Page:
Does having a disability come with perks, or could such accommodations be considered acts of reverse ableism? As the 23rd anniversary of the signing of Americans with Disabilities Act (ADA) will be commemorated on Friday, July 26th, I pondered how the implementation of the Act has drastically improved the lives of the people of its focus. The Act outlined the necessary procedures that needed to occur in order for people with disabilities to have the same access to business and federal establishments, local, state, and federal resources, and services, as their able-bodied peers. Does the Act, and similar federal policies, allow people with disabilities to achieve a certain perks “status” in society?
When you think about disability, what normally comes to mind are the limitations and barriers for inclusion and empowerment; rarely do we consider the “perks” that people with disabilities are provided in our society. Being a person with a disability, I never thought about such accommodations as being “perks” until I came across a blog post on The Mobility Resource that outlined some of the most popular accommodations that people with disabilities, particularly those with ambulatory (or mobility) conditions, are granted. Most of us are familiar with the priority parking signs that exist in parking lots and garages, as well designated seating decals that are seen in areas reserved for people with disabilities in movie theaters, arenas, sport stadiums, and other establishments.
There are lesser known accommodations made for people with disabilities as well. One that came to my attention recently was the lifetime free access passes provided by national parks. The access allows for free admission to more than 2,000 federal recreation areas and in the country. The process for applying for the passes is straightforward, and most state parks and recreational areas accept the passes. Another “perk” that people with disabilities have is the ability to “jump” or “cut” lines while attending certain events or popular amusement parks, such as Disneyland or Disney World. If someone uses a wheelchair or any other assistive device, then they are allowed to bypass everyone else standing in line to access the event or establishment.
When it comes to these perks in accommodation and inclusion, the majority of able-bodied individuals strongly agree that they are appropriate. Others, however, feel that such “special treatment” places too much emphasis on the differences instead of the similarities between people with disabilities and able-bodied persons. I have heard several people mention that granting free passes and “line cutting” opportunities may cause able-bodied individuals to resent the “entitlements” people with disabilities have, which could be grounds for reverse ableism. Reverse ableism is similar to reverse discrimination, in which the majority group believes that the minority group(s) have unfair advantages and receive certain treatment simply because of their affiliation or identification to that oppressed, marginalized group. Are such perks acts of reverse ableism? Do these allocations place people with disabilities as a higher priority than those who are not disabled? Or, could those who frown upon these special accommodations fail to realize that they possess privilege by being a person who is able-bodied, and that privilege is the reason why such policies were established in the first place?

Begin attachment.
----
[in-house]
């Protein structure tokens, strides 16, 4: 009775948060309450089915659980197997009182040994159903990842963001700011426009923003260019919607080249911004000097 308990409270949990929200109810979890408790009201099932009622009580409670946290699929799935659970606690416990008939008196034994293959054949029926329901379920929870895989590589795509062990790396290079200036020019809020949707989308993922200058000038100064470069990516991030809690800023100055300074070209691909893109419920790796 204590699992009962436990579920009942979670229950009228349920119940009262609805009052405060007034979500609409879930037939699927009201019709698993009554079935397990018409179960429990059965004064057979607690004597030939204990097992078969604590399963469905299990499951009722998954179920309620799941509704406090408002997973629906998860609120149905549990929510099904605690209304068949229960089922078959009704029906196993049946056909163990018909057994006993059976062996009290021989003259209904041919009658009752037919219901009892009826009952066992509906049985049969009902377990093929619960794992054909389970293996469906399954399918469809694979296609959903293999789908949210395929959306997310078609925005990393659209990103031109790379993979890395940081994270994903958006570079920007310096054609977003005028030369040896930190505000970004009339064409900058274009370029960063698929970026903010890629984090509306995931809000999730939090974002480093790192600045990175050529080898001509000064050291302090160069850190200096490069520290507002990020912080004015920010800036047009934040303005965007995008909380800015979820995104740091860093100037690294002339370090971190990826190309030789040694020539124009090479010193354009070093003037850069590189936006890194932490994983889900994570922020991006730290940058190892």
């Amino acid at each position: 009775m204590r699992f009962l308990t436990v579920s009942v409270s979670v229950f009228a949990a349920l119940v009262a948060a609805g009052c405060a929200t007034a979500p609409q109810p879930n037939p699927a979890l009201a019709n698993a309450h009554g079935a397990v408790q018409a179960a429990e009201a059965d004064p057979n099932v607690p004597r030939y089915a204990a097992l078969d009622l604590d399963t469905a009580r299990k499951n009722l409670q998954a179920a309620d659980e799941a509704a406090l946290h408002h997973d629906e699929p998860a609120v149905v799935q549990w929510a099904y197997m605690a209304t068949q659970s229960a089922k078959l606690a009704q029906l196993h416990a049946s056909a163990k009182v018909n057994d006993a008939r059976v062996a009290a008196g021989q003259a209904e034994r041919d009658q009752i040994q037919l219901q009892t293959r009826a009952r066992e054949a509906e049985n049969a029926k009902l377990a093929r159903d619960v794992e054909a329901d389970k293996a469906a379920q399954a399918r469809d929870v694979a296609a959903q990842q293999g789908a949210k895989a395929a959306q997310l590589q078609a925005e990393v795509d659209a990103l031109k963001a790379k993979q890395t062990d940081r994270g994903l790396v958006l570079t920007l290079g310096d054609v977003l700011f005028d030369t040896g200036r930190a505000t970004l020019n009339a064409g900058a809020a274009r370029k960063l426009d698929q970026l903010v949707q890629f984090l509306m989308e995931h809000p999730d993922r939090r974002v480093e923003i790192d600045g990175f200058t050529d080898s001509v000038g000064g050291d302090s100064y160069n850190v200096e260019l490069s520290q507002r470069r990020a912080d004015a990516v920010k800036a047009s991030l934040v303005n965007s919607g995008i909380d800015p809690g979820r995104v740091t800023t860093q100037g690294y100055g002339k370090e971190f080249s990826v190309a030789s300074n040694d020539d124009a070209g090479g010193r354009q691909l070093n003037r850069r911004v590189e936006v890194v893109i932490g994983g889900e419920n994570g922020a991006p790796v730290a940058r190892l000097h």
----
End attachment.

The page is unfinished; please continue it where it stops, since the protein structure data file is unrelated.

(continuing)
Being a wheelchair user, I welcome and gladly take advantage of every “perk” that is offered to me. Why is that? Because I know that over 50 years ago, those who were disabled were not treated as equals or viewed as human beings, and were forbidden to be integrated into society as we are now. The perks allow the wrongs of the past to be “righted.” The perks are not meant to proclaim that I, and the other 5o+ million Americans with disabilities, are exceptional to able-bodied Americans; they exist to validate that I am worthy to enjoy the recreational activities, once in a lifetime experiences, and pleasing “luxuries” of life, and to not allow my disability to hinder me from doing so.
(Featured headline image: Courtesy of York Regional Transit.)